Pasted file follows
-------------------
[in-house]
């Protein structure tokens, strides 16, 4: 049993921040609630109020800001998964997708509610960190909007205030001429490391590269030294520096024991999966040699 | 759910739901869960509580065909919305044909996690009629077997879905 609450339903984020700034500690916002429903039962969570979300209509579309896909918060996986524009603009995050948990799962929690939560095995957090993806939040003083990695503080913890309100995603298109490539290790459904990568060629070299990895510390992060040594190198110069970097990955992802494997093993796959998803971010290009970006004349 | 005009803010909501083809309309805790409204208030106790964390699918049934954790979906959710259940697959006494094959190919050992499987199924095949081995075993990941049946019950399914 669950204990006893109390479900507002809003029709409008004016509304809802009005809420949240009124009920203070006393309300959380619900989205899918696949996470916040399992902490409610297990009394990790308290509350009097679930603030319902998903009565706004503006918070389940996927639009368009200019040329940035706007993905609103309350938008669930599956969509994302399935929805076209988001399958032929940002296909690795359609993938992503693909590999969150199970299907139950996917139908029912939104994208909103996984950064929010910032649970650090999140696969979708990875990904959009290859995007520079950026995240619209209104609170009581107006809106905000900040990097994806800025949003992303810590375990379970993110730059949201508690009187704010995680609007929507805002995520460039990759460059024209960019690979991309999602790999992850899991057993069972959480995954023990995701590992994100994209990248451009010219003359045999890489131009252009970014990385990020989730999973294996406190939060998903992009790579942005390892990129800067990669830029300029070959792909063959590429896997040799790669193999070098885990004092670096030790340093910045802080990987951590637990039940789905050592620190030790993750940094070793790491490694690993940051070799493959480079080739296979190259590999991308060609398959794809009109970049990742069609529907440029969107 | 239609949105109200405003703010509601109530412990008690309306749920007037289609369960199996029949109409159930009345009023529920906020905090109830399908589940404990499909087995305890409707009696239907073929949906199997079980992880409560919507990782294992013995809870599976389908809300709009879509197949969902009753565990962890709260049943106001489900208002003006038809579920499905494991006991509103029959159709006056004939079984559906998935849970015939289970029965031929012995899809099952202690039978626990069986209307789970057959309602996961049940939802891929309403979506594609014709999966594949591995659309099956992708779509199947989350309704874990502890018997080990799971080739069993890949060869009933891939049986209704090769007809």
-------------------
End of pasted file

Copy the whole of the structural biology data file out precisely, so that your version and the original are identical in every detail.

[in-house]
């Protein structure tokens, strides 16, 4: 049993921040609630109020800001998964997708509610960190909007205030001429490391590269030294520096024991999966040699 | 759910739901869960509580065909919305044909996690009629077997879905 609450339903984020700034500690916002429903039962969570979300209509579309896909918060996986524009603009995050948990799962929690939560095995957090993806939040003083990695503080913890309100995603298109490539290790459904990568060629070299990895510390992060040594190198110069970097990955992802494997093993796959998803971010290009970006004349 | 005009803010909501083809309309805790409204208030106790964390699918049934954790979906959710259940697959006494094959190919050992499987199924095949081995075993990941049946019950399914 669950204990006893109390479900507002809003029709409008004016509304809802009005809420949240009124009920203070006393309300959380619900989205899918696949996470916040399992902490409610297990009394990790308290509350009097679930603030319902998903009565706004503006918070389940996927639009368009200019040329940035706007993905609103309350938008669930599956969509994302399935929805076209988001399958032929940002296909690795359609993938992503693909590999969150199970299907139950996917139908029912939104994208909103996984950064929010910032649970650090999140696969979708990875990904959009290859995007520079950026995240619209209104609170009581107006809106905000900040990097994806800025949003992303810590375990379970993110730059949201508690009187704010995680609007929507805002995520460039990759460059024209960019690979991309999602790999992850899991057993069972959480995954023990995701590992994100994209990248451009010219003359045999890489131009252009970014990385990020989730999973294996406190939060998903992009790579942005390892990129800067990669830029300029070959792909063959590429896997040799790669193999070098885990004092670096030790340093910045802080990987951590637990039940789905050592620190030790993750940094070793790491490694690993940051070799493959480079080739296979190259590999991308060609398959794809009109970049990742069609529907440029969107 | 239609949105109200405003703010509601109530412990008690309306749920007037289609369960199996029949109409159930009345009023529920906020905090109830399908589940404990499909087995305890409707009696239907073929949906199997079980992880409560919507990782294992013995809870599976389908809300709009879509197949969902009753565990962890709260049943106001489900208002003006038809579920499905494991006991509103029959159709006056004939079984559906998935849970015939289970029965031929012995899809099952202690039978626990069986209307789970057959309602996961049940939802891929309403979506594609014709999966594949591995659309099956992708779509199947989350309704874990502890018997080990799971080739069993890949060869009933891939049986209704090769007809």